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Halifax’s old memorial library gets heritage status from regional council 

Since colonization the site has played a significant role in what’s now Halifax—and will stay that way for a while longer.

Architect Leslie Fairn’s proposal for the Halifax Memorial Library, circa 1948. HRM
  • Architect Leslie Fairn’s proposal for the Halifax Memorial Library, circa 1948. HRM

Grafton Park and the old Memorial Library beefed up their protections against being flattened in the future, as regional council approved heritage site status for the building and the entire property it sits on at the corner of Spring Garden Road and Grafton Street.

The designation as a heritage site—versus just a heritage property—means that all elements of the property, from the criss-cross pathways, the old wall surrounding it, the oft bird shit-covered statue of Churchill and the buried bodies beneath the ground will qualify under heritage protection, meant to protect and conserve buildings and sites that "reflect the rich heritage found throughout HRM." (Heritage status, it's worth noting, says nothing about building accessibility.)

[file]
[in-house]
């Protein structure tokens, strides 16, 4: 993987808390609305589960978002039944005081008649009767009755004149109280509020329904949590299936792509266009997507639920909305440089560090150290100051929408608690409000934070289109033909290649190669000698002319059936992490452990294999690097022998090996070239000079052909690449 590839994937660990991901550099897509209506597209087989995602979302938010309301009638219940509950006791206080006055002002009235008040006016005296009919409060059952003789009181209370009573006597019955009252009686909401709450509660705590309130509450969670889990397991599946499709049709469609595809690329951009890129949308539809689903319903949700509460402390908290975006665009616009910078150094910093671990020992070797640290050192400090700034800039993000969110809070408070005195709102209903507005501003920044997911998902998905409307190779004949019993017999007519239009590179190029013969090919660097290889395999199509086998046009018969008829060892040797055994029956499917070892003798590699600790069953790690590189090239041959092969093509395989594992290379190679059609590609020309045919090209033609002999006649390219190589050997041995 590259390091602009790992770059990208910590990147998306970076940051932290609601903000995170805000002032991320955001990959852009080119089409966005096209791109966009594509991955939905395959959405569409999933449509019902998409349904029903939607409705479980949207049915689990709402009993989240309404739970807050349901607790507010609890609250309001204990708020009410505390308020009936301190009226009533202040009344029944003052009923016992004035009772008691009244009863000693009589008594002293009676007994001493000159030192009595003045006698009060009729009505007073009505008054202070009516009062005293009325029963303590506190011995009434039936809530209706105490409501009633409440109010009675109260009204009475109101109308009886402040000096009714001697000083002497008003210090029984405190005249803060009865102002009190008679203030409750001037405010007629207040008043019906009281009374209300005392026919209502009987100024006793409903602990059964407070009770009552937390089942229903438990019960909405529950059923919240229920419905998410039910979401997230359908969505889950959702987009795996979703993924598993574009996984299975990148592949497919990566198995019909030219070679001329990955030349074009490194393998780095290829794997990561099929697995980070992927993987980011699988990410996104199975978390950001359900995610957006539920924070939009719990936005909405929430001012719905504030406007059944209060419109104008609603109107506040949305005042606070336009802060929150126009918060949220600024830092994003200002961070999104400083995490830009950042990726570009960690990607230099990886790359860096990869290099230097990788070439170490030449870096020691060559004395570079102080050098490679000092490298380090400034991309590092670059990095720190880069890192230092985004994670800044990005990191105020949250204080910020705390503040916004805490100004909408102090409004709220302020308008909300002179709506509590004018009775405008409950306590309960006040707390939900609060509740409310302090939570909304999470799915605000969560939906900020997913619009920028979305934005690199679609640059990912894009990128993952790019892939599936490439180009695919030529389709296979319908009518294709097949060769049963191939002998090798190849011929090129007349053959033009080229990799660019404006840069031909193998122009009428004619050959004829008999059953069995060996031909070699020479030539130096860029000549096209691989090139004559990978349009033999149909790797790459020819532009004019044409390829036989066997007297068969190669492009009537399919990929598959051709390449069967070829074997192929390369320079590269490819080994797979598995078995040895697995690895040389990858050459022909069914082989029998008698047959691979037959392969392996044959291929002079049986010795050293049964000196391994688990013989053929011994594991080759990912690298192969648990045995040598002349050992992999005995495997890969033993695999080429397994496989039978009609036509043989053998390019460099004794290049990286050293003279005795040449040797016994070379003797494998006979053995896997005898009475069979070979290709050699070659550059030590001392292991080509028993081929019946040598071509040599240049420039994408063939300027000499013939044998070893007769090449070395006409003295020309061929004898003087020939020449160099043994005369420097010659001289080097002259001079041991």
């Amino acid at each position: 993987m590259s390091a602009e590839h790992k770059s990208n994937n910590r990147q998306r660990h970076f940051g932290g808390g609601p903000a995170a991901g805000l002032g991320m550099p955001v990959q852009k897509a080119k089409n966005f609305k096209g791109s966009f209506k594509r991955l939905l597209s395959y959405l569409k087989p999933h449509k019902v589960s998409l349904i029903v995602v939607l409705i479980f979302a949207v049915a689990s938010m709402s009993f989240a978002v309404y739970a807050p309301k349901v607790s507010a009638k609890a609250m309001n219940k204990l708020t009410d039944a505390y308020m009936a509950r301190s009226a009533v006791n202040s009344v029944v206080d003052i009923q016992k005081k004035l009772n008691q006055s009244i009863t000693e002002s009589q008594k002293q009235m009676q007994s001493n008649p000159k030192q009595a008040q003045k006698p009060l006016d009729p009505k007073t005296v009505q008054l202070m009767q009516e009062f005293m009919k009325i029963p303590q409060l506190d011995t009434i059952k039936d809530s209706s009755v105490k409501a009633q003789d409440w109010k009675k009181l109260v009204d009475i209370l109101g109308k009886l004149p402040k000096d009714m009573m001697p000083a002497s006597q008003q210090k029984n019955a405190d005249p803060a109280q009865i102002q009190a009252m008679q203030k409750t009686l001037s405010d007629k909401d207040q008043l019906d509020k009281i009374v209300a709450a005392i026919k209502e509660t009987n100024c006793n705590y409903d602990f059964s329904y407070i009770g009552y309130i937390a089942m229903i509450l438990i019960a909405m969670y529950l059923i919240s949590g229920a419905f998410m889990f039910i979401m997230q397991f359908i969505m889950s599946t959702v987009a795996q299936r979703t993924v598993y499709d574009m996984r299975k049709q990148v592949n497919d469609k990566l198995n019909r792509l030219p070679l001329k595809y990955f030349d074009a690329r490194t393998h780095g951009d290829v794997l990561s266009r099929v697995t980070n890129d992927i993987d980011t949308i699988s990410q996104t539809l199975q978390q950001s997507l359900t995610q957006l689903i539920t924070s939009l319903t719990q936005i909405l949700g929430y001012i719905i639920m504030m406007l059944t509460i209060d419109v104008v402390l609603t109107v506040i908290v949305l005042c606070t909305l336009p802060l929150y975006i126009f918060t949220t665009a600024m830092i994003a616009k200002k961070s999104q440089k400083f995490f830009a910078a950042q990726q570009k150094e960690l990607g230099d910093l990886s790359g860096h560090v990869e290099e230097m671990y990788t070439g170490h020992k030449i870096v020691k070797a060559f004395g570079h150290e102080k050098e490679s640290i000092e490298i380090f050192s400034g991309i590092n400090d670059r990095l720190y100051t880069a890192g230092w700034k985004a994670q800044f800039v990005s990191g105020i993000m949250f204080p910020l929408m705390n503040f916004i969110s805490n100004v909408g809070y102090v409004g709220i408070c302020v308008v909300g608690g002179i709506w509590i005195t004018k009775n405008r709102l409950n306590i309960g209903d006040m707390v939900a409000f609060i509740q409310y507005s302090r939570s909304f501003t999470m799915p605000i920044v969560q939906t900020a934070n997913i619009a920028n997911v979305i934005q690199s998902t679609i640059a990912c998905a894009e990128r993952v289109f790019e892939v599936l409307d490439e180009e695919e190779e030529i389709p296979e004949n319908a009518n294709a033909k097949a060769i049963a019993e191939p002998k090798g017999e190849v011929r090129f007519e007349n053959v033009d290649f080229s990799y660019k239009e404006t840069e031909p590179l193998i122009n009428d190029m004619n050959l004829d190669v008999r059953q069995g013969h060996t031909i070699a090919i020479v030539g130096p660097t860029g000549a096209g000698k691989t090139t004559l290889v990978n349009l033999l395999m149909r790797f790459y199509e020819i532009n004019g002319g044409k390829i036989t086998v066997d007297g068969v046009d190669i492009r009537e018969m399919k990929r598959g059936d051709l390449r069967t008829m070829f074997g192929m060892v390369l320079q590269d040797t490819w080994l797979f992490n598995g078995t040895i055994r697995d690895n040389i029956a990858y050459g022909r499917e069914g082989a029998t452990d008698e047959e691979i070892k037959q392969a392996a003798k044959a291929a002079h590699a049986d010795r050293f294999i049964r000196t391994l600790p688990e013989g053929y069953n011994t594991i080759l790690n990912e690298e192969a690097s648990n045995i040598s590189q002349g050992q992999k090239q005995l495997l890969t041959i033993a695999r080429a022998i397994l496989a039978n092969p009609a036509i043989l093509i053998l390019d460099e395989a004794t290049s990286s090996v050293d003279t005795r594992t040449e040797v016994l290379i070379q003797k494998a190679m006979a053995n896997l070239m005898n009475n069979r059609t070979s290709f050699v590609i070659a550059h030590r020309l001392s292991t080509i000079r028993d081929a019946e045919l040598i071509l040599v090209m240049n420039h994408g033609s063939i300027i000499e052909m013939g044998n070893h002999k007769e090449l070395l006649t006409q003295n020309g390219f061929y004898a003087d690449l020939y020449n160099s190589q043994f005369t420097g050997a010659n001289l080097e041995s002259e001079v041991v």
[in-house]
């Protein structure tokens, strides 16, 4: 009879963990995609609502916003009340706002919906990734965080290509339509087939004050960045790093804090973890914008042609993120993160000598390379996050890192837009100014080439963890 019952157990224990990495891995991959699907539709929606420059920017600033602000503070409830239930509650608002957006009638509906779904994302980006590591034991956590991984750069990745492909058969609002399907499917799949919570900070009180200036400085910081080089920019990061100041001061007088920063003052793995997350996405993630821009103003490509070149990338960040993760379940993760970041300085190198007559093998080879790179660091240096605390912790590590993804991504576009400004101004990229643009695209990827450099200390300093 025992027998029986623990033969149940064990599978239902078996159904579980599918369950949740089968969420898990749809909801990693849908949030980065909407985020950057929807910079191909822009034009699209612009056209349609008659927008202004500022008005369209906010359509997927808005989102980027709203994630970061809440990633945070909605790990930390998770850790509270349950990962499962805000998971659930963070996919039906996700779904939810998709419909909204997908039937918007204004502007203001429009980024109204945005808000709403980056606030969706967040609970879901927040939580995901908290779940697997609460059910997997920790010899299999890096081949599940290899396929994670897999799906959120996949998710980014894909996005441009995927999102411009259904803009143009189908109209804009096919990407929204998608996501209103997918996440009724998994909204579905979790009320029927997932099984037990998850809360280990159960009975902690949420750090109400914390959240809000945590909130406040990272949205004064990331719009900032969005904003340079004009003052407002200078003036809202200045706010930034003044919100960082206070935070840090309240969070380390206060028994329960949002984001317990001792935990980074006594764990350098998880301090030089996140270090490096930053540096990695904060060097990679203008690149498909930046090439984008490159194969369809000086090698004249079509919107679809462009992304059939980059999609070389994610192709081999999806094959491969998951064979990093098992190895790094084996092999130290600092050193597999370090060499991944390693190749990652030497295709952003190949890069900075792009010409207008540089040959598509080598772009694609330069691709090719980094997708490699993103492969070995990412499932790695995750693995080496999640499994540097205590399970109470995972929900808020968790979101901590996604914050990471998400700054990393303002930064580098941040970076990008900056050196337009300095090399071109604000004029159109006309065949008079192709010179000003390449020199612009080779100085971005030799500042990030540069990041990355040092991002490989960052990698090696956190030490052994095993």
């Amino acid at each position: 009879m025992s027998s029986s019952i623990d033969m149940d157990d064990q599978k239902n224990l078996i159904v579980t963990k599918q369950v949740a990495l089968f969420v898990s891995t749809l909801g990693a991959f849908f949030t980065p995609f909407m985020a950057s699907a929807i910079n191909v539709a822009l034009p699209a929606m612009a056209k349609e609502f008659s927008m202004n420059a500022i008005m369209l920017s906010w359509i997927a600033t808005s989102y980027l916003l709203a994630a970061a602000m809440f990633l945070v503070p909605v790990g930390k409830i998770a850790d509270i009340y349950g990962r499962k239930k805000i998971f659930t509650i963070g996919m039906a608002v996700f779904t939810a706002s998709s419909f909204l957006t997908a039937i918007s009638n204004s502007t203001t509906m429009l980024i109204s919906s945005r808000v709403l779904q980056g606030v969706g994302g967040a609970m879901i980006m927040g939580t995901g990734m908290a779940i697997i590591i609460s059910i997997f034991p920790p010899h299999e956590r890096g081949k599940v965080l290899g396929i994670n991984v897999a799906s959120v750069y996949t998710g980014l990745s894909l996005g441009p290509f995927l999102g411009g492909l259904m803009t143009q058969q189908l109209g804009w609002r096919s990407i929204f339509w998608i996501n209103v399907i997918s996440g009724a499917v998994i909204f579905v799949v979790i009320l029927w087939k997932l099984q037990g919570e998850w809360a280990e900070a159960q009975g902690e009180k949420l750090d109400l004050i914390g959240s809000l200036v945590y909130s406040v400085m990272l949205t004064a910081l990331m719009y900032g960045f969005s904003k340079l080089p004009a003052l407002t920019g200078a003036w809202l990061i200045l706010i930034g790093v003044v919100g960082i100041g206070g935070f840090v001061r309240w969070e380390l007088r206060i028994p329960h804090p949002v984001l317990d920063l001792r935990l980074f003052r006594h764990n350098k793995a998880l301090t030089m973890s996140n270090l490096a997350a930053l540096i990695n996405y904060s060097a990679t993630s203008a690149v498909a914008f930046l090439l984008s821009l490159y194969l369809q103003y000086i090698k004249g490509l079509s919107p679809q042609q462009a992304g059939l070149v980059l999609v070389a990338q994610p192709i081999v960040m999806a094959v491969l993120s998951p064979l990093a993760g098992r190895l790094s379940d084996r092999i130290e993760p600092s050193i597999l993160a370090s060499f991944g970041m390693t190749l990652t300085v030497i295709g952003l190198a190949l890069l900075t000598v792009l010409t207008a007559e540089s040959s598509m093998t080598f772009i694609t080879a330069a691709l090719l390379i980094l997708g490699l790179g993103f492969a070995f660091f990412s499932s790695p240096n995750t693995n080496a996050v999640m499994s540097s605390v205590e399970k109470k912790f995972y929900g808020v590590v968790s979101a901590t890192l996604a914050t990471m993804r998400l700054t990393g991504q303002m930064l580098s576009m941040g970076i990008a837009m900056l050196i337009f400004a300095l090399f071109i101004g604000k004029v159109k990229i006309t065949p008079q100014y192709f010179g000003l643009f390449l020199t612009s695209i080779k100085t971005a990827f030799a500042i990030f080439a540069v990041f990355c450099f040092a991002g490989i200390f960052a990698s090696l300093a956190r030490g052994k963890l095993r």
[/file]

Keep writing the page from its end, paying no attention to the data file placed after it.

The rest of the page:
Any concrete plans for the late-blooming neoclassical building designed by Leslie Fairn—who also designed Dalhousie's Killam library—are still quite in the air.

Technically the property is HRM's if it's used as a park and a library, which, since the construction of the new Central Library five years ago, has not been the case. The municipality and the province have been negotiating a new use for the land since the Central Library was built—a project with Dalhousie and the province to come up with a creative solution for the 69-year-old building and lot that meets the province's requirements is underway.

Regional council doesn't know what could come of the building, but councillor Waye Mason says any renovations would be difficult, so whatever goes in the space will have to keep within its bones, calling the building and park "an exceptionally important piece of public land and part of our city."

The next step for the property is an archeological examination of the grounds. There are an estimated 4,500 buried bodies on site, which from 1760-1869 was a poor asylum and burial ground. Then it's back to discussions with the province and Dalhousie about future use of the building, but ideas have been floated to use the space as an arts hub.

Correction: The original version of this story stated the Killam Library is sinking every year due to unacccounted-for book weight in the original design. This notion is hearsay, and unverified. The Coast regrets the error.

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